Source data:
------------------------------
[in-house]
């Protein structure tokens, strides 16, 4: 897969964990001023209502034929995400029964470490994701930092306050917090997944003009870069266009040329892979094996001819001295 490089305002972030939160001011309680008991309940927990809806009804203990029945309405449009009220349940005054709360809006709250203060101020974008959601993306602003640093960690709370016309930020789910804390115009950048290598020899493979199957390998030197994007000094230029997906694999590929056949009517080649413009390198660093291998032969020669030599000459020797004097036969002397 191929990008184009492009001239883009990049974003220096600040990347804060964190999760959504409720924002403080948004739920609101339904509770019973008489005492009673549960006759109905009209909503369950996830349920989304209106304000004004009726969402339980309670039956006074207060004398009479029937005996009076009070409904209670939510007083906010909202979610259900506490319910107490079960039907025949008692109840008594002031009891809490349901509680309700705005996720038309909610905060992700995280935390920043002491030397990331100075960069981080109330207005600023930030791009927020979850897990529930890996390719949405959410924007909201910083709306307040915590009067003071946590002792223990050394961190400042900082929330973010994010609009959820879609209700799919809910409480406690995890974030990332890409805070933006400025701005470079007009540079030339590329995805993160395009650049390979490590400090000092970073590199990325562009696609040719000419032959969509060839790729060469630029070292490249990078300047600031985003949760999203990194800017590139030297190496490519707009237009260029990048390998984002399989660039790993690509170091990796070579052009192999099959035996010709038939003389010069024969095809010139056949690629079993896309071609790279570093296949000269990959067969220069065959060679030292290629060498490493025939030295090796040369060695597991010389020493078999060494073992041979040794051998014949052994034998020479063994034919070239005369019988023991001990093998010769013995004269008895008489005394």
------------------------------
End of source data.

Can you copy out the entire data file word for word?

[in-house]
């Protein structure tokens, strides 16, 4: 897969964990001023209502034929995400029964470490994701930092306050917090997944003009870069266009040329892979094996001819001295 490089305002972030939160001011309680008991309940927990809806009804203990029945309405449009009220349940005054709360809006709250203060101020974008959601993306602003640093960690709370016309930020789910804390115009950048290598020899493979199957390998030197994007000094230029997906694999590929056949009517080649413009390198660093291998032969020669030599000459020797004097036969002397 191929990008184009492009001239883009990049974003220096600040990347804060964190999760959504409720924002403080948004739920609101339904509770019973008489005492009673549960006759109905009209909503369950996830349920989304209106304000004004009726969402339980309670039956006074207060004398009479029937005996009076009070409904209670939510007083906010909202979610259900506490319910107490079960039907025949008692109840008594002031009891809490349901509680309700705005996720038309909610905060992700995280935390920043002491030397990331100075960069981080109330207005600023930030791009927020979850897990529930890996390719949405959410924007909201910083709306307040915590009067003071946590002792223990050394961190400042900082929330973010994010609009959820879609209700799919809910409480406690995890974030990332890409805070933006400025701005470079007009540079030339590329995805993160395009650049390979490590400090000092970073590199990325562009696609040719000419032959969509060839790729060469630029070292490249990078300047600031985003949760999203990194800017590139030297190496490519707009237009260029990048390998984002399989660039790993690509170091990796070579052009192999099959035996010709038939003389010069024969095809010139056949690629079993896309071609790279570093296949000269990959067969220069065959060679030292290629060498490493025939030295090796040369060695597991010389020493078999060494073992041979040794051998014949052994034998020479063994034919070239005369019988023991001990093998010769013995004269008895008489005394």